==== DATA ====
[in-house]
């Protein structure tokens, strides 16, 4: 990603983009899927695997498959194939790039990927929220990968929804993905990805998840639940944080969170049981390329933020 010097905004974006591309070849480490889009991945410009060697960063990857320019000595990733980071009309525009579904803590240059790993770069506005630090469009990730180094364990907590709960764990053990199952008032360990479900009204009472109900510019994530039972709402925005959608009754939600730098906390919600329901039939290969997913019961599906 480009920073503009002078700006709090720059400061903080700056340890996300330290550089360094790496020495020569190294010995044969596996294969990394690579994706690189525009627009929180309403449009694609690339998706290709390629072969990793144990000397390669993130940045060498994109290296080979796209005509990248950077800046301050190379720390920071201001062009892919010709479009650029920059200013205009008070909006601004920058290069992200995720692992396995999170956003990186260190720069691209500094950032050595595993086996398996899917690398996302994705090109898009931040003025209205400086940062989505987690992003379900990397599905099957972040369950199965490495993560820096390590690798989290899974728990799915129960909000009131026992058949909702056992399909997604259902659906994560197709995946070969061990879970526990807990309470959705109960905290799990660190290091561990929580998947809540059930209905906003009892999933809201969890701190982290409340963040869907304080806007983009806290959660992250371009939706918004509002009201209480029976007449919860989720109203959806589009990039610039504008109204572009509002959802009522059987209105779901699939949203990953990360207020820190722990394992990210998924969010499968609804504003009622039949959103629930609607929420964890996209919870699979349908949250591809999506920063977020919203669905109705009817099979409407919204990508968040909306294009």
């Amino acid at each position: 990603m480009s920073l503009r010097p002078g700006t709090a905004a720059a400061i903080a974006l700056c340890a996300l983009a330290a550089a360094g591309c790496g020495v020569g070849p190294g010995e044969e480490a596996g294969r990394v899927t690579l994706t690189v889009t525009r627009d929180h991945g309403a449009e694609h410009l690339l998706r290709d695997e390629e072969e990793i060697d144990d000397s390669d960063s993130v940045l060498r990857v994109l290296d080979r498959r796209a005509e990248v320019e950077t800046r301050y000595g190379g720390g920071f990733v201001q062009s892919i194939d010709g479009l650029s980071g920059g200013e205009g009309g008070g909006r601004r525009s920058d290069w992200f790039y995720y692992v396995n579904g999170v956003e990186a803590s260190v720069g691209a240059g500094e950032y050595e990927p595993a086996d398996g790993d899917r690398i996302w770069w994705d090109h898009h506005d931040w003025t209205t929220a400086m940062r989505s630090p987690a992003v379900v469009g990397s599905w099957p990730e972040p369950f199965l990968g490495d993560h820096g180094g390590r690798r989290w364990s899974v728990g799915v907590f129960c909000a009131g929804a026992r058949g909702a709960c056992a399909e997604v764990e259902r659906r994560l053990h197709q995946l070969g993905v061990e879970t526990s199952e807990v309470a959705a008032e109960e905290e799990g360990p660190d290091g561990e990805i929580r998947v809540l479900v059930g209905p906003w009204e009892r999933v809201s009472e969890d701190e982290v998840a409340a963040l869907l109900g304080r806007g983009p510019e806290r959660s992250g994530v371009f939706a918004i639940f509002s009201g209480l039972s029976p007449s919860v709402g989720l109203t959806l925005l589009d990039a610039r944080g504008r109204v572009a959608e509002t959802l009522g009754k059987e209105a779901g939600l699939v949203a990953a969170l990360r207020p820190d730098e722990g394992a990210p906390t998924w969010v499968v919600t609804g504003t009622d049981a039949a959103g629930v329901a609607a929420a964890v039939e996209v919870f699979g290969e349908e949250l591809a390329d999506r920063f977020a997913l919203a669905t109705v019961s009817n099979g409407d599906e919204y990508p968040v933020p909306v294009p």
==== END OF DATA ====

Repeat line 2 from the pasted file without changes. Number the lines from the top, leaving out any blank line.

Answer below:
């Protein structure tokens, strides 16, 4: 990603983009899927695997498959194939790039990927929220990968929804993905990805998840639940944080969170049981390329933020 010097905004974006591309070849480490889009991945410009060697960063990857320019000595990733980071009309525009579904803590240059790993770069506005630090469009990730180094364990907590709960764990053990199952008032360990479900009204009472109900510019994530039972709402925005959608009754939600730098906390919600329901039939290969997913019961599906 480009920073503009002078700006709090720059400061903080700056340890996300330290550089360094790496020495020569190294010995044969596996294969990394690579994706690189525009627009929180309403449009694609690339998706290709390629072969990793144990000397390669993130940045060498994109290296080979796209005509990248950077800046301050190379720390920071201001062009892919010709479009650029920059200013205009008070909006601004920058290069992200995720692992396995999170956003990186260190720069691209500094950032050595595993086996398996899917690398996302994705090109898009931040003025209205400086940062989505987690992003379900990397599905099957972040369950199965490495993560820096390590690798989290899974728990799915129960909000009131026992058949909702056992399909997604259902659906994560197709995946070969061990879970526990807990309470959705109960905290799990660190290091561990929580998947809540059930209905906003009892999933809201969890701190982290409340963040869907304080806007983009806290959660992250371009939706918004509002009201209480029976007449919860989720109203959806589009990039610039504008109204572009509002959802009522059987209105779901699939949203990953990360207020820190722990394992990210998924969010499968609804504003009622039949959103629930609607929420964890996209919870699979349908949250591809999506920063977020919203669905109705009817099979409407919204990508968040909306294009």